How To Install Lilo on Debian under QEMU
by Mike Levin SEO & Datamaster, 07/27/2010
Okay, as the previous posts pointed out ad nauseam, the result of running debootstrap is not actually a booted system. Because I believe my audience is new to the whole Linux, and perhaps even configuring hardware to boot, I’m going to break it down one step at a time, and follow the proper sequential order of operations. With each instruction now, QEMU should be able to boot a little bit farther.
It’s worth pointing out, since I keep copying-and-pasting this command each time I’m booting this QEMU session to boot off of the Knoppix ISO image, I’m typing:
qemu -hda harddrive.raw -cdrom knoppix.iso -boot d
But the idea is to make it boot without the Knoppix image, so our objective is to get it to boot with the command:
qemu -hda harddrive.raw
This presumes getting harddrive.raw, which contains a boot and a swap partition, totally self-sufficient (requiring only QEMU itself, of course). And for that, we have to start with the boot loader.
There are 2 boot loaders in Linux-land. The first and default is Lilo. The other is Grub. Grub has more features, and is frankly easier to install and configure. But since Lilo is the default, we’re going to go with it.
Remember at this point, we are chroot’ed into our new location. It’s hard to tell if you’re chrooted or not. Just try to keep track of it. If you’re unsure, you can type exit. If your prompt suddenly ends in a dollar-sign ($) instead of a number-sign (#) then you were not chrooted, and you’re back to your unprivileged login, and you will have to sudo su and chroot again. If it stays a number-sign, then you were chrooted, and you just have to re-chroot again.
This is fine, because you’re going to have to get used to chroot’ing into /mnt/sda1 and exiting out several times before we are done. Best to get used to it now.
Once you’re sure you’re chrooted into /mnt/sda1, it’s time to use the aptitude, or apt-get, command for the first time, in order to get the Lilo boot loader. But before getting Lilo itself, you want to make sure that your local copy of Debian release software is up-to-date, so type:
A bunch of stuff will scroll by on your screen. It’s simply updating your local catalog of Debian software that’s available. One of the cool things about Debian is that it tracks all software that’s been compiled and tested to run well, and their dependencies. By installing software through the apt-get system, Debian makes sure you don’t have any missing dependencies or conflicts. Now to install Lilo, simply type:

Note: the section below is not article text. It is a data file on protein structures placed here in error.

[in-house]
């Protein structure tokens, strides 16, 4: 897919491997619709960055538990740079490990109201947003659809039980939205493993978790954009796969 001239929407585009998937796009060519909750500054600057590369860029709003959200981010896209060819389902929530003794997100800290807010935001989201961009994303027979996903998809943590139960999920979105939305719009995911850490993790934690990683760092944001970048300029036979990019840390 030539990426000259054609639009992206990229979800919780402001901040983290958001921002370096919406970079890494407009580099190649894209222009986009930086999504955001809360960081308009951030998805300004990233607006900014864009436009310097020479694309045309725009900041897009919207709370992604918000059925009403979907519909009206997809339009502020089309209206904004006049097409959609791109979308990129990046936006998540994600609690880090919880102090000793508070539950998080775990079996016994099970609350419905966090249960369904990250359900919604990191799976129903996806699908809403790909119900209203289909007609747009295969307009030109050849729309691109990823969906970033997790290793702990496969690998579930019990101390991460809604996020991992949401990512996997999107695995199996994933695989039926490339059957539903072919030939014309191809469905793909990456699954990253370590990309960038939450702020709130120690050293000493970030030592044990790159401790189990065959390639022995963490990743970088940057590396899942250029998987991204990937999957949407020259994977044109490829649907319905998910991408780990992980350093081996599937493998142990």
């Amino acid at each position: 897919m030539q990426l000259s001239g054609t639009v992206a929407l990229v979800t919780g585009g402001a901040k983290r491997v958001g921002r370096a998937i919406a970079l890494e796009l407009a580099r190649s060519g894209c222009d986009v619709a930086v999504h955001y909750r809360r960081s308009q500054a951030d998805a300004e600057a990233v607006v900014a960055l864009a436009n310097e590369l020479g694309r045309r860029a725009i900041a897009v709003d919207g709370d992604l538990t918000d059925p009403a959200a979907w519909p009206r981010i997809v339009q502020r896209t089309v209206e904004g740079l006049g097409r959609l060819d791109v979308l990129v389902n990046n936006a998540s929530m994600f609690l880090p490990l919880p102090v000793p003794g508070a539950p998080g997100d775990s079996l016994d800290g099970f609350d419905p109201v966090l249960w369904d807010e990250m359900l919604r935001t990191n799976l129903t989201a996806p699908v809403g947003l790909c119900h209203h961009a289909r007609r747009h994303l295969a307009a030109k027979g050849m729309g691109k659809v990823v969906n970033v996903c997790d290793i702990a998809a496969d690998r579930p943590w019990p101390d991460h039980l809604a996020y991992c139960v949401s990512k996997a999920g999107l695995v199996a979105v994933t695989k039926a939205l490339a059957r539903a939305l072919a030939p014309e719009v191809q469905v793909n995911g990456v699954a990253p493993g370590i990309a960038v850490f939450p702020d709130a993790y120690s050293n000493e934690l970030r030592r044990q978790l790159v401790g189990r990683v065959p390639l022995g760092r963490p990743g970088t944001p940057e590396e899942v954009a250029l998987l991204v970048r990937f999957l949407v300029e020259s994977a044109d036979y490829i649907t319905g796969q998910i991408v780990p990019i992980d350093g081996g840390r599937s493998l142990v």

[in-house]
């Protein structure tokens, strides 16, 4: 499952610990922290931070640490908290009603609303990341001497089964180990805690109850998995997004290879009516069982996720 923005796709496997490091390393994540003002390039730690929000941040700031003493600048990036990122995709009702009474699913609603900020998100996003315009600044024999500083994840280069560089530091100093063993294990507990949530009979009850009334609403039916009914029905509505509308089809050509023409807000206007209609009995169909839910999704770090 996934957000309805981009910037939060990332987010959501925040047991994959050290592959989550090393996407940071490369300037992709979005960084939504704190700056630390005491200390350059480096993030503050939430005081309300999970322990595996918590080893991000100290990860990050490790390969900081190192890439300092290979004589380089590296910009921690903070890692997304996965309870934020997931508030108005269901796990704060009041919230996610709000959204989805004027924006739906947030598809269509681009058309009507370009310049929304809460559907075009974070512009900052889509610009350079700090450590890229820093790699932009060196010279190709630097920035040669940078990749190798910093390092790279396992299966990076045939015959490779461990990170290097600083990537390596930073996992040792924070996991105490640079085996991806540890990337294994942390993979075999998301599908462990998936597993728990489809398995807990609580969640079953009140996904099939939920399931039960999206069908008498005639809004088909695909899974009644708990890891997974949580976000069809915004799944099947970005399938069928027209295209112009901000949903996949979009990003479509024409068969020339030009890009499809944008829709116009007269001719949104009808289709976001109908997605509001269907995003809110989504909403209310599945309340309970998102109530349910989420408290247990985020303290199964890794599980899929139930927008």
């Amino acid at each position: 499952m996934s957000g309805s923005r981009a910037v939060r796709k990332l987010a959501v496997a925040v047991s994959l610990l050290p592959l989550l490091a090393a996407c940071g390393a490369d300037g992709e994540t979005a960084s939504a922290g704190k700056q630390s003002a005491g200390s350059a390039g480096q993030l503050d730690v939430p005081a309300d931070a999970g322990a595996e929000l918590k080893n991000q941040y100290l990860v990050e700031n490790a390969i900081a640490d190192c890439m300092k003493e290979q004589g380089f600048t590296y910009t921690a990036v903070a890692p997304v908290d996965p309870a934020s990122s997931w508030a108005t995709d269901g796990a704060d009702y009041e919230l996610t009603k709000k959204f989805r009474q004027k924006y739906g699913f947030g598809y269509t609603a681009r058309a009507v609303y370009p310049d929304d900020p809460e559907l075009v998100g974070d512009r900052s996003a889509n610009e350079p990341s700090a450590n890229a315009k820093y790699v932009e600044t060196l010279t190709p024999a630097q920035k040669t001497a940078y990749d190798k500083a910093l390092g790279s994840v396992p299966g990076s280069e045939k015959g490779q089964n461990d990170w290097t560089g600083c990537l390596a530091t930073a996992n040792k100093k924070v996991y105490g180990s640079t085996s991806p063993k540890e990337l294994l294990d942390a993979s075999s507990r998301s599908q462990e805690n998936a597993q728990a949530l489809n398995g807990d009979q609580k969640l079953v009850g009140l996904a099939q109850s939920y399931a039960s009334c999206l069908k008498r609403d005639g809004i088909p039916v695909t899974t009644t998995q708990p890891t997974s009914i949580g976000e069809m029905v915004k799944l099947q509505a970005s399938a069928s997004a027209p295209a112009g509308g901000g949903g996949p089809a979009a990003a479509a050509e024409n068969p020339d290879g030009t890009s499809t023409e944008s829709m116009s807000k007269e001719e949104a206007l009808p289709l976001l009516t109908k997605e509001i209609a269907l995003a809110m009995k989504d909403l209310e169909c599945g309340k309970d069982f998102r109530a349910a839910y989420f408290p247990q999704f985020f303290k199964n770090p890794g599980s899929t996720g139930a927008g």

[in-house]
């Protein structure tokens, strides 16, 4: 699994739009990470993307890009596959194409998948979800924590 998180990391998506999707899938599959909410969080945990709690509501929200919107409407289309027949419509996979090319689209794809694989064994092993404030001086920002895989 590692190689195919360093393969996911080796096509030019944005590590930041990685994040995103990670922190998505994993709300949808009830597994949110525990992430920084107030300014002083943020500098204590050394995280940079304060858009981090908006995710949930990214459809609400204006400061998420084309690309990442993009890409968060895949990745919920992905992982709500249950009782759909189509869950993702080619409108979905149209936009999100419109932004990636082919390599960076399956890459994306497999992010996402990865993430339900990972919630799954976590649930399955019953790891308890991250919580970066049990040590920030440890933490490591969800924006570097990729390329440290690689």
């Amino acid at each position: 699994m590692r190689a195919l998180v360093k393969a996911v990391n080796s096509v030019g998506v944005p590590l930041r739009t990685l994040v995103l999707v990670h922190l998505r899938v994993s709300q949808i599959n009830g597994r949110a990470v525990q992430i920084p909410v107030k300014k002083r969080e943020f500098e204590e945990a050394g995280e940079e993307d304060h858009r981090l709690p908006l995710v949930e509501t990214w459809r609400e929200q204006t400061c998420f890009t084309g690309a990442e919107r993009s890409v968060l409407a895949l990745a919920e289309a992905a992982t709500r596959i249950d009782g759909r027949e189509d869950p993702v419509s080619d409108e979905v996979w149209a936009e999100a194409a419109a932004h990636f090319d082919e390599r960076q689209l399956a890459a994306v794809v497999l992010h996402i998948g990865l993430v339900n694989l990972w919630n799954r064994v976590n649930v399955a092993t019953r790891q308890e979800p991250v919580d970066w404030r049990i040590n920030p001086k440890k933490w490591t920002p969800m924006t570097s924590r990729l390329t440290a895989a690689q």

apt-get install lilo
It will check a bunch of stuff, then prompt you to confirm that you want it installed, saying something like “After this operation, 1913kB of additional disk space will be used. Do you want to continue [Y/n]?” Because we’re on such a bare-bones install, it’s nice to install as little additonal things as possible, so it’s good to take these warnings seriously. For example, we are NOT going to be building this up into a LAMP system with MySQL. Each thing we install now, we do it cautiously, trying to keep the footprint and surface area of our system as small as possible.
Hit Y and [Enter]
It may ask you whether you want to install the packages without verification. Answer yes. The chances are very slim that your system has been hacked already, or that the Debian repositories have been hacked. You will then see this screen:
Now you can go ahead and try to follow the blue screen instructions on running liloconfig, but take my word for it, it won’t work. You have a chicken-and-egg problem, because Lilo needs your kernel information to configure properly. Lilo will detect that you are trying to configure the “base file system”:
I can only assume by this, it knows that it’s missing the kernel, which is critical to configuring Lilo. This is easily remedied, but requires a few words of discussion.
Linux kernels are specifically optimized for particular hardware and usage. There are a ton of choices, and if you would like to see them, you can type (this won’t do anything to your system):
apt-cache search linux-image
A bunch of choices will scroll past you. It’s hard to tell which to use for your QEMU installation. You can’t even stop it from scrolling past you, because the system is so minimal, that we can’t pipe the output to “less”. Fortunately, we’re working off of a Knoppix boot image, which has a good, modern kernel. For the sake of simplicity, we’re going to copy that and its supporting files over to where we’re chrooted. We can always update the kernel later more easily than figuring out the correct one now.
Remember that advice about getting used to exiting from a chrooted location? Well, we have to do it now to have access to the original booted system to perform the copy to put the Linux kernel in place.
So, type exit. You should still have a hash-symbol (#) at the end of your prompt. This means that you are still logged in as root, and un-chrooted from the new location. So what we have to do now is copy your kernel files FROM your Knoppix boot dist TO the location we’re working with using chroot. You should be able to just execute the following commands:
cp /boot/vmlinuz* /mnt/sda1/boot/ cp /boot/System.map* /mnt/sda1/boot/ cp -R /lib/modules/* /mnt/sda1/lib/modules/
…and now we’re ready to configure Lilo…